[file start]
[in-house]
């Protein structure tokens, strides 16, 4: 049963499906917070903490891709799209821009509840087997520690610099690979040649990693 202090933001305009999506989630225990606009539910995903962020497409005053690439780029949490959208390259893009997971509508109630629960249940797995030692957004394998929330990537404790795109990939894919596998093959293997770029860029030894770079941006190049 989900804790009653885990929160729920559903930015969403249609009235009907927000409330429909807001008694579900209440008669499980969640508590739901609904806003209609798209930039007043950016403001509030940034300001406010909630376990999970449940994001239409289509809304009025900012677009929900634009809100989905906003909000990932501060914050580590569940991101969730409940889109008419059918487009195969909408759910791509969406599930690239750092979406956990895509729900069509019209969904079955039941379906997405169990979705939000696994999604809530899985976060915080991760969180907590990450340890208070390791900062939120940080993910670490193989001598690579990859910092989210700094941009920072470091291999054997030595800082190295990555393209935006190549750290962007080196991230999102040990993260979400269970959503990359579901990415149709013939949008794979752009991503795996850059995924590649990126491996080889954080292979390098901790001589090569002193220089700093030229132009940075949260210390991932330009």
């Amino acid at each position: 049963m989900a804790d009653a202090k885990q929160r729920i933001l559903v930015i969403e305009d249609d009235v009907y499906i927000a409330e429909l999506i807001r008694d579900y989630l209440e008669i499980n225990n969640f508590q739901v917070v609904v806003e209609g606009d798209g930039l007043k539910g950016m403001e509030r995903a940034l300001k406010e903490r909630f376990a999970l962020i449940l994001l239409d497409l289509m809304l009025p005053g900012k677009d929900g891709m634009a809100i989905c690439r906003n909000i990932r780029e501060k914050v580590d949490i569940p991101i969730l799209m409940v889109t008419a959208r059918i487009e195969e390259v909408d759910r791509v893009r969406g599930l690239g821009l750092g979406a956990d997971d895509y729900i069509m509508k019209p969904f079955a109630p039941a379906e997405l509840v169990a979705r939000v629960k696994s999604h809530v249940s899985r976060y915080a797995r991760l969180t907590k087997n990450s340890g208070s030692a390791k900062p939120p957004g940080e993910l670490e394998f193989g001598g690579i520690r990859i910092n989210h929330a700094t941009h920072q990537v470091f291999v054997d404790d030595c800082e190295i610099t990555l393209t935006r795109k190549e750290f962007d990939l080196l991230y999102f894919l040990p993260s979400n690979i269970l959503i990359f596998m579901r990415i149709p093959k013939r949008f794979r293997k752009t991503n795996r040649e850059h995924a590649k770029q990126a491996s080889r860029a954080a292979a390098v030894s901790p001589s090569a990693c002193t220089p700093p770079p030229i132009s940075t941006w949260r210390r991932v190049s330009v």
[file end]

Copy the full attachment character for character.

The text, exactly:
[in-house]
């Protein structure tokens, strides 16, 4: 049963499906917070903490891709799209821009509840087997520690610099690979040649990693 202090933001305009999506989630225990606009539910995903962020497409005053690439780029949490959208390259893009997971509508109630629960249940797995030692957004394998929330990537404790795109990939894919596998093959293997770029860029030894770079941006190049 989900804790009653885990929160729920559903930015969403249609009235009907927000409330429909807001008694579900209440008669499980969640508590739901609904806003209609798209930039007043950016403001509030940034300001406010909630376990999970449940994001239409289509809304009025900012677009929900634009809100989905906003909000990932501060914050580590569940991101969730409940889109008419059918487009195969909408759910791509969406599930690239750092979406956990895509729900069509019209969904079955039941379906997405169990979705939000696994999604809530899985976060915080991760969180907590990450340890208070390791900062939120940080993910670490193989001598690579990859910092989210700094941009920072470091291999054997030595800082190295990555393209935006190549750290962007080196991230999102040990993260979400269970959503990359579901990415149709013939949008794979752009991503795996850059995924590649990126491996080889954080292979390098901790001589090569002193220089700093030229132009940075949260210390991932330009």
């Amino acid at each position: 049963m989900a804790d009653a202090k885990q929160r729920i933001l559903v930015i969403e305009d249609d009235v009907y499906i927000a409330e429909l999506i807001r008694d579900y989630l209440e008669i499980n225990n969640f508590q739901v917070v609904v806003e209609g606009d798209g930039l007043k539910g950016m403001e509030r995903a940034l300001k406010e903490r909630f376990a999970l962020i449940l994001l239409d497409l289509m809304l009025p005053g900012k677009d929900g891709m634009a809100i989905c690439r906003n909000i990932r780029e501060k914050v580590d949490i569940p991101i969730l799209m409940v889109t008419a959208r059918i487009e195969e390259v909408d759910r791509v893009r969406g599930l690239g821009l750092g979406a956990d997971d895509y729900i069509m509508k019209p969904f079955a109630p039941a379906e997405l509840v169990a979705r939000v629960k696994s999604h809530v249940s899985r976060y915080a797995r991760l969180t907590k087997n990450s340890g208070s030692a390791k900062p939120p957004g940080e993910l670490e394998f193989g001598g690579i520690r990859i910092n989210h929330a700094t941009h920072q990537v470091f291999v054997d404790d030595c800082e190295i610099t990555l393209t935006r795109k190549e750290f962007d990939l080196l991230y999102f894919l040990p993260s979400n690979i269970l959503i990359f596998m579901r990415i149709p093959k013939r949008f794979r293997k752009t991503n795996r040649e850059h995924a590649k770029q990126a491996s080889r860029a954080a292979a390098v030894s901790p001589s090569a990693c002193t220089p700093p770079p030229i132009s940075t941006w949260r210390r991932v190049s330009v």